Towards a research and action agenda on urban planning: design and health equity in cities in low and middle-income countries

Smit, W., Hancock, T., Kumaresen, J., Santos-Burgoa, C., Sánchez-Kobashi Meneses, R., & Friel, S. (2011). Toward a Research and Action Agenda on Urban Planning/Design and Health Equity in Cities in Low and Middle-Income Countries. Journal of Urban Health, 88(5), 875–885. doi:10.1007/s11524-011-9605-2

Cape Town
Publication type
Scientific article (peer-reviewed)
CityLab Programme
DOI Title
Toward a Research and Action Agenda on Urban Planning/Design and Health Equity in Cities in Low and Middle-Income Countries
Journal of Urban Health
1099-3460 1468-2869
Warren Smit Trevor Hancock Jacob Kumaresen Carlos Santos-Burgoa Raúl Sánchez-Kobashi Meneses Sharon Friel
Published year
Public Health, Environmental and Occupational Health Health(social science)
Urban Health Health inequity urban planning Evidence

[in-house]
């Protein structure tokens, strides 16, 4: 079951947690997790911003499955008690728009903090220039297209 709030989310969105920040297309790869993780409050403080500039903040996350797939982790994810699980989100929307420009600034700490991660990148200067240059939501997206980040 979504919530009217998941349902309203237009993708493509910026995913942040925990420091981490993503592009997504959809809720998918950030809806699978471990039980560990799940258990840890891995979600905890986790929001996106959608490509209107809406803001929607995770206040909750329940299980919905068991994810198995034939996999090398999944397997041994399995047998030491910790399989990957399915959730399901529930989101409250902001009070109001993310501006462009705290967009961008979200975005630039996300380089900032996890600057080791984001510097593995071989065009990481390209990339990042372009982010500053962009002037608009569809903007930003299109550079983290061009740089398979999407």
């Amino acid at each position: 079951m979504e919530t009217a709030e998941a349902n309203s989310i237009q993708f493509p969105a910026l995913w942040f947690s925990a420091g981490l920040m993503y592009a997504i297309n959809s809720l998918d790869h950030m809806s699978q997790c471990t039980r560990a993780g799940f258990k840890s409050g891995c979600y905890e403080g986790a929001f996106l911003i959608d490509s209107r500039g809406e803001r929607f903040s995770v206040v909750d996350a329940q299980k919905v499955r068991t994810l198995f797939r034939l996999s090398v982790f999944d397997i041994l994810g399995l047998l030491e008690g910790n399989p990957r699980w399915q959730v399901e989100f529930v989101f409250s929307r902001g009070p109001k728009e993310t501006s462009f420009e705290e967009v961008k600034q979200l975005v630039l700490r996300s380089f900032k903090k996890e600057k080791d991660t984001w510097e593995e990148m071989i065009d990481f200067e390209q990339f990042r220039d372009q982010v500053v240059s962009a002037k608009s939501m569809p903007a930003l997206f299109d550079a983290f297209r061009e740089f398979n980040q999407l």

The importance of reestablishing the link between urban planning and public health has been recognized in recent decades; this paper focuses on the relationship between urban planning/design and health equity, especially in cities in low and middle-income countries (LMICs). The physical urban environment can be shaped through various planning and design processes including urban planning, urban design, landscape architecture, infrastructure design, architecture, and transport planning. The resultant urban environment has important impacts on the health of the people who live and work there. Urban planning and design processes can also affect health equity through shaping the extent to which the physical urban environments of different parts of cities facilitate the availability of adequate housing and basic infrastructure, equitable access to the other benefits of urban life, a safe living environment, a healthy natural environment, food security and healthy nutrition, and an urban environment conducive to outdoor physical activity. A new research and action agenda for the urban environment and health equity in LMICs should consist of four main components. We need to better understand intra-urban health inequities in LMICs; we need to better understand how changes in the built environment in LMICs affect health equity; we need to explore ways of successfully planning, designing, and implementing improved health/health equity; and we need to develop evidence-based recommendations for healthy urban planning/design in LMICs.

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